We first conducted preliminary experiments to measure the basic performance of DCPMM. The performance of DCPMM is supposed to be different from that of DRAM. We made it clear through our micro-benchmark programs. Next, we set up RAMinate for DCPMM to see its feasibility for the first byte-addressable NVM.
We assigned all the DCPMMs to App Direct Mode. The host operating system leaves DCPMMs intact. The benchmark programs directly accessed the physical memory ranges of DCPMMs via the device file of Linux (/dev/mem). Although the operating system recognized two NUMA domains (i.e., those of CPU socket 0 and 1, respectively), we used the CPU cores and memory modules only in the first NUMA domain.
The interleaving mechanism of DRAM and that of DCPMM were enabled, respectively. For DCPMM, the interleaving configuration of App Direct Mode was used unless otherwise noted. The 6 DCPMMs connected to each NUMA domain were logically combined. The memory controller spread memory accesses evenly to the memory modules. For DRAM, the controller interleaving (i.e., iMC interleaving) was enabled in the BIOS setting. Similarly, the 6 DRAM modules connected to each NUMA domain were logically combined. In order to simplify system behavior, we disabled the hyper-threading mechanism of CPUs. Transparent huge page and address randomization were also disabled in the setting of Linux Kernel.
We developed micro-benchmark programs that measure the read/write access latencies and bandwidth of physical memory. To measure read performance, the micro-benchmark programs induce Last Level Cache (LLC) misses that result in data fetches from memory modules. For write performance, the programs cause the evictions of modified cachelines as well.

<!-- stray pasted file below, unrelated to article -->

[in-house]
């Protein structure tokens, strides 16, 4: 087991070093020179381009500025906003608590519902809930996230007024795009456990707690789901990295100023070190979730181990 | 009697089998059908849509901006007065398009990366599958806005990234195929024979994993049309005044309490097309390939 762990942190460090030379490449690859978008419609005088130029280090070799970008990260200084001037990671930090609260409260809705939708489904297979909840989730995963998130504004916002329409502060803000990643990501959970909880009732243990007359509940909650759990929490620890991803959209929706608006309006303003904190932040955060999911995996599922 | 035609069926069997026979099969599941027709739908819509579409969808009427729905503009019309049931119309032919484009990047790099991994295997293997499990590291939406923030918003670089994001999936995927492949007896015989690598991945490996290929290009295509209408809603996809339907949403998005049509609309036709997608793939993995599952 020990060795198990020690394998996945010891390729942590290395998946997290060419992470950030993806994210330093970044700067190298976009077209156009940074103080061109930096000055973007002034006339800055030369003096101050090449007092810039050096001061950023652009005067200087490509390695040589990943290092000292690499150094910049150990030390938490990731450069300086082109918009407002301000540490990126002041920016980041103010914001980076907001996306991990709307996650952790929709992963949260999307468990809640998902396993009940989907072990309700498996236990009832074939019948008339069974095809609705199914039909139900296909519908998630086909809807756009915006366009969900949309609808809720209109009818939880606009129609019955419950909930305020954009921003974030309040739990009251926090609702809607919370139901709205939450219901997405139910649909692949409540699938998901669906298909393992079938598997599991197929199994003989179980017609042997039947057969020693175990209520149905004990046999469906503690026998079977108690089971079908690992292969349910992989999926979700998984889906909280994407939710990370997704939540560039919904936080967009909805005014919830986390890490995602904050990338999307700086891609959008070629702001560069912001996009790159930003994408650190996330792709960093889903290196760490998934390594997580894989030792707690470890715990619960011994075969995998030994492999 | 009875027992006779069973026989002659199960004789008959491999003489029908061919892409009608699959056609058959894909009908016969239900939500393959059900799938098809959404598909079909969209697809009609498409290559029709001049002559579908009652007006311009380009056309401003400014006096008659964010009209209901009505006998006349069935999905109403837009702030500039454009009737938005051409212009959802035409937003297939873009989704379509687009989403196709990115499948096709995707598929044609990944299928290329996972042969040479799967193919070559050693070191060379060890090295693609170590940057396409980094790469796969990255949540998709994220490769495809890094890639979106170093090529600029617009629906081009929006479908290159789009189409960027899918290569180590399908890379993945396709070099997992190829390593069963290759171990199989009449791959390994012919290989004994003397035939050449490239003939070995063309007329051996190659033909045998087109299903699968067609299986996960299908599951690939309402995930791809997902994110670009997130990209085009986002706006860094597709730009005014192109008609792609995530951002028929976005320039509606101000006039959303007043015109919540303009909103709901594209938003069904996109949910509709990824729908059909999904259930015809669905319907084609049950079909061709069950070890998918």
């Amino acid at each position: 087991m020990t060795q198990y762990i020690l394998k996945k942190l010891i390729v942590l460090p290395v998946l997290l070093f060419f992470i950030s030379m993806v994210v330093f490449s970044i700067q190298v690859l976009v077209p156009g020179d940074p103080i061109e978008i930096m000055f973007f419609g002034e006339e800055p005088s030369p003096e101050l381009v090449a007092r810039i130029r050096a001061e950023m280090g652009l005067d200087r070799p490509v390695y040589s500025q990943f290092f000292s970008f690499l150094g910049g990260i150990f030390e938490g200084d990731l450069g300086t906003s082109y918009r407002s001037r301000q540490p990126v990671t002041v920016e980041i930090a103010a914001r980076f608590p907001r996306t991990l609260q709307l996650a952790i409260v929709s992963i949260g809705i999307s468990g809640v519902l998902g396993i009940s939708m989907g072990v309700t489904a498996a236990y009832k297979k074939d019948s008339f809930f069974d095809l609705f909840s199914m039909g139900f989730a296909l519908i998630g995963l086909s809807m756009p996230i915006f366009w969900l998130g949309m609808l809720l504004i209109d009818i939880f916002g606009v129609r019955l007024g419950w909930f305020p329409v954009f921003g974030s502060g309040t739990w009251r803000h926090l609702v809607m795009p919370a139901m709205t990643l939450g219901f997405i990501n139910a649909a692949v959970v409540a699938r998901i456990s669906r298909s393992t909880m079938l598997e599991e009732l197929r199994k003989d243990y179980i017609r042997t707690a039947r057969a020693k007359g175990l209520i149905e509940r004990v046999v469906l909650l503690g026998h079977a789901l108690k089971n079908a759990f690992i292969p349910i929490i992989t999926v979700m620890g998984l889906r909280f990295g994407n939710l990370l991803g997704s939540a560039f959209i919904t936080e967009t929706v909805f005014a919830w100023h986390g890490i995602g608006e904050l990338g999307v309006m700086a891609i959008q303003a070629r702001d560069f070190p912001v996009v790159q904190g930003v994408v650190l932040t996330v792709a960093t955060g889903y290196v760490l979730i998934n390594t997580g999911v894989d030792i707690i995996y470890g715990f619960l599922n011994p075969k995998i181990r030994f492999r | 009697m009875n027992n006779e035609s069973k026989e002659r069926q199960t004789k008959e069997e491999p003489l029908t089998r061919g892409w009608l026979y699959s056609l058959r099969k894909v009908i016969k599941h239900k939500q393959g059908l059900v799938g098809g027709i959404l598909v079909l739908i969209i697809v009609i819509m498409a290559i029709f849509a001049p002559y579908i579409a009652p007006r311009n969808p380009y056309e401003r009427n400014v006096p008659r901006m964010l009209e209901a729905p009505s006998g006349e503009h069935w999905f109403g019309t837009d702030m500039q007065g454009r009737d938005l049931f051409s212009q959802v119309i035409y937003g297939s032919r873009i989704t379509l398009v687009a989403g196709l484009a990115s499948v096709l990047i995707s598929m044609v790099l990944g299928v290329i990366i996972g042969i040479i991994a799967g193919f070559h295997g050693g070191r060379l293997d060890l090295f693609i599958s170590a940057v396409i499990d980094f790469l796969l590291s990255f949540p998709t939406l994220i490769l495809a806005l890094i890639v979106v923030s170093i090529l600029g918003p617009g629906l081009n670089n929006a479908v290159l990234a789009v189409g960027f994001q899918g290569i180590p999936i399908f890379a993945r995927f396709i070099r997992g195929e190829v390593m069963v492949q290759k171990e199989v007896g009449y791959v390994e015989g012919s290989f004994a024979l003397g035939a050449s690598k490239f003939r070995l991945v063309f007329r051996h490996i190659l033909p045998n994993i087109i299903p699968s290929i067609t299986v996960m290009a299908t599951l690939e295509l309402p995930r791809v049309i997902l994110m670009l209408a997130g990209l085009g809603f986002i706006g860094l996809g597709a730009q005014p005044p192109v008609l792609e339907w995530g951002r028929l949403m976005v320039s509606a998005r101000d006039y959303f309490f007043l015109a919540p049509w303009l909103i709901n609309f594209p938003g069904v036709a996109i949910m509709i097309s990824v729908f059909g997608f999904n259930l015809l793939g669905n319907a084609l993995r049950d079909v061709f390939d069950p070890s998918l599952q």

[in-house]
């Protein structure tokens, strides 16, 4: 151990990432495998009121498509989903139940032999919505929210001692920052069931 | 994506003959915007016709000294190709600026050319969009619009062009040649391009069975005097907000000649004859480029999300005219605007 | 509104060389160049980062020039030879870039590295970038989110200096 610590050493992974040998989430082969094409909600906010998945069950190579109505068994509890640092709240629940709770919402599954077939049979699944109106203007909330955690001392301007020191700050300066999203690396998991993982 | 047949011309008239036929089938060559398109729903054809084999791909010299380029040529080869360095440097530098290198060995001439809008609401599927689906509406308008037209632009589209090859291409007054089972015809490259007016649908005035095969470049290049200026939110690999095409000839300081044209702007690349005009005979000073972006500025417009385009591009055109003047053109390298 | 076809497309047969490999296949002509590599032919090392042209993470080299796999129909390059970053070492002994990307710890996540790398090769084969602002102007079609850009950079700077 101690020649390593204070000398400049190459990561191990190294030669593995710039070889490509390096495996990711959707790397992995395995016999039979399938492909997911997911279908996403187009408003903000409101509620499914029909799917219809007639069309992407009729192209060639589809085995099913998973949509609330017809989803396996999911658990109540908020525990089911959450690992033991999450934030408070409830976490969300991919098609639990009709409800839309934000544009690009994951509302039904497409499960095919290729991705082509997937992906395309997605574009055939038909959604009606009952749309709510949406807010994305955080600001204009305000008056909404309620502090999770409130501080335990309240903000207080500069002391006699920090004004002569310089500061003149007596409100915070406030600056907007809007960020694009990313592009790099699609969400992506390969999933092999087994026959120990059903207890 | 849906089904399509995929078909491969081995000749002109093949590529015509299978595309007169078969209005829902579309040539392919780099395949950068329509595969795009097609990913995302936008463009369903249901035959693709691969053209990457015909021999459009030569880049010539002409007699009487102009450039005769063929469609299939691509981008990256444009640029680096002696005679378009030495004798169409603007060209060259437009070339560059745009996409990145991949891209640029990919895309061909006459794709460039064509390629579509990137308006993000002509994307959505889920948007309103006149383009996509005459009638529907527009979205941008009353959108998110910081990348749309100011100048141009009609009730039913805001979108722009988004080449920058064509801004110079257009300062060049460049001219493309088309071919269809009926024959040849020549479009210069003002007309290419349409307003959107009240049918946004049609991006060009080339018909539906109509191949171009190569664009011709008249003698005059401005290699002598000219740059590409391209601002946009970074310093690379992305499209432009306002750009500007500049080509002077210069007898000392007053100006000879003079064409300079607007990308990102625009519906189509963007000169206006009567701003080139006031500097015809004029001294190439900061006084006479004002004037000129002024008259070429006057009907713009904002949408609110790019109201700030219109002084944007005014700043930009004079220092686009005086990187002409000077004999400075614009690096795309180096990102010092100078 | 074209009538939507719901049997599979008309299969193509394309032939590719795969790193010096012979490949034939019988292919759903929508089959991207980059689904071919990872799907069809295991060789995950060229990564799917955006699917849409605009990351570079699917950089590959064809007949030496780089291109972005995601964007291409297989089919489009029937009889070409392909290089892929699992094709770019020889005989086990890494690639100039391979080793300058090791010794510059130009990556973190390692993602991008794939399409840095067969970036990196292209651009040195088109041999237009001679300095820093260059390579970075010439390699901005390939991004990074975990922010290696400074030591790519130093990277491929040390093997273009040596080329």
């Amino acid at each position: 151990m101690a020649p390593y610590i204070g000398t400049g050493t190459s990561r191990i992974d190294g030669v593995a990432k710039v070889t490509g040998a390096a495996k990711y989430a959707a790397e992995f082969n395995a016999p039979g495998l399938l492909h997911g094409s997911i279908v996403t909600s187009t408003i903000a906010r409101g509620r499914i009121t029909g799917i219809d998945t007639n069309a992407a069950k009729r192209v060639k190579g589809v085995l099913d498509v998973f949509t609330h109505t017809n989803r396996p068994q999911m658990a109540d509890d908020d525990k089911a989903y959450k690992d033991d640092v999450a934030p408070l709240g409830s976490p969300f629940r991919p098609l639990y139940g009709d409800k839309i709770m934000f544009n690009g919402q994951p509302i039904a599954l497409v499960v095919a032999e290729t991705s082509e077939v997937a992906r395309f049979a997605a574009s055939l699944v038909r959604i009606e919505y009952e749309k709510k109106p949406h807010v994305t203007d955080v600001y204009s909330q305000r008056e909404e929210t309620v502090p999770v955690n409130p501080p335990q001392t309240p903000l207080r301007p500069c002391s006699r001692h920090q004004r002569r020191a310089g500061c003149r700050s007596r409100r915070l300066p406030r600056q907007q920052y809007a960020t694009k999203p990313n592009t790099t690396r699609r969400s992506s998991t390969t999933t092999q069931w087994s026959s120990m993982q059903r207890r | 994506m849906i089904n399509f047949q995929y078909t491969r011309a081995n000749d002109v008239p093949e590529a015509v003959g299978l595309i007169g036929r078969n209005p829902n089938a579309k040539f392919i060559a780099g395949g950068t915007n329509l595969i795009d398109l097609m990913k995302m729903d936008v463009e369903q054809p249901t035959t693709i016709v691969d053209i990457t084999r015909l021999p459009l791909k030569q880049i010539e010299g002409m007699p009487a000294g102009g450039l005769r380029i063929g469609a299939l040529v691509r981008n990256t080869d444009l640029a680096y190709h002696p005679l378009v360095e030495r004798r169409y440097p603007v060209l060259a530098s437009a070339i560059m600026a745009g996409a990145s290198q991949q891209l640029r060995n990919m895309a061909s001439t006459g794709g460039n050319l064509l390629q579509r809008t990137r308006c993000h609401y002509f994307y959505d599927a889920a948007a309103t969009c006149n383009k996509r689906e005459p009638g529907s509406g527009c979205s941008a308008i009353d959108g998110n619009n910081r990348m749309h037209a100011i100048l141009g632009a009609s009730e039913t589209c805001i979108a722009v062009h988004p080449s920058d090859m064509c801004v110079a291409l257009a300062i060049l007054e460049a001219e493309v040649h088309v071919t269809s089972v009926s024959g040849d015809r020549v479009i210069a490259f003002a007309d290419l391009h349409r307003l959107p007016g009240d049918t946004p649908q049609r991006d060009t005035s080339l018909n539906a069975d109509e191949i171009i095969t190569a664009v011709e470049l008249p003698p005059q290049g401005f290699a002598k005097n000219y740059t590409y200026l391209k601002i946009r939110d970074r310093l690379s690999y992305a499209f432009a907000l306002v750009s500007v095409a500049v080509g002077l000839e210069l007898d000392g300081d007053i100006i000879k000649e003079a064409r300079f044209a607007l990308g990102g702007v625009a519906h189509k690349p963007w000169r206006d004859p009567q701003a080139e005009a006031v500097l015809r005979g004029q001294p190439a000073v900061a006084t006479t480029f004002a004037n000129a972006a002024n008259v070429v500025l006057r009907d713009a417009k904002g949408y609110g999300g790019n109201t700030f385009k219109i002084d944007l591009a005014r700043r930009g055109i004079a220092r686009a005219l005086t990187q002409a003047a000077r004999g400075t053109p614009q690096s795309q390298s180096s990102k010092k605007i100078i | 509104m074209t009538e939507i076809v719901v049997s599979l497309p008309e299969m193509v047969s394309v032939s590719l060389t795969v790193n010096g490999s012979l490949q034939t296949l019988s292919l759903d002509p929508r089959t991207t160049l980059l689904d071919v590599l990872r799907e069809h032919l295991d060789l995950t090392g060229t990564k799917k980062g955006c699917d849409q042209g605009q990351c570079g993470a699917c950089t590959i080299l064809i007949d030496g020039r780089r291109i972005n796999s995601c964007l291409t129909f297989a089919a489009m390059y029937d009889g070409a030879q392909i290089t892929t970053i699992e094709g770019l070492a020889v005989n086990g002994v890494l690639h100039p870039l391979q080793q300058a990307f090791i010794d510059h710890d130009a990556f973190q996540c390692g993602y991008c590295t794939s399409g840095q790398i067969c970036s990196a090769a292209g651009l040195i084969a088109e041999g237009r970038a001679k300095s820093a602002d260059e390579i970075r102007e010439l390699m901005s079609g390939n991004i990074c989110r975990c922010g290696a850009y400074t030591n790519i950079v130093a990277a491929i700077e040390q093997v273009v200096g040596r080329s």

Figure 3 illustrates the overview of the micro-benchmark program to measure memory read/write latencies. Most CPU architectures perform the memory prefetching and the out-of-order execution to hide memory latencies from programs running on CPU cores. To measure latencies precisely, the benchmark program was carefully designed to suppress these effects. To measure the read latency of main memory, it works as follows:
First, it allocates a certain amount of memory buffer from a target memory device. To induce LLC misses, the size of the allocated buffer should be sufficiently larger than the size of LLC. It splits the memory buffer into 64-bytes cacheline objects.
Second, it set up the link list of the cacheline objects in a random order, i.e., traversing the linked list causes jumps to remote cacheline objects.
Third, it measures the elapsed time for traversing all cacheline objects and calculates the average latency to fetch a cacheline. In most cases, a CPU core stalls due to an LLC miss upon the traversal of the next cacheline object in the linked list. The elapsed time of this CPU stall is a memory latency.
When measuring the write-back latency, in addition to the second step, it updates the second 8 bytes of a cacheline object before jumping to the next cacheline object. The status of the cacheline in LLC changes to modified
. The cacheline is written back to main memory later. Although a write-back operation is asynchronously performed, we can estimate the average latency of a memory access involving the write-back of a cacheline, from the elapsed time to traverse all the cache link objects.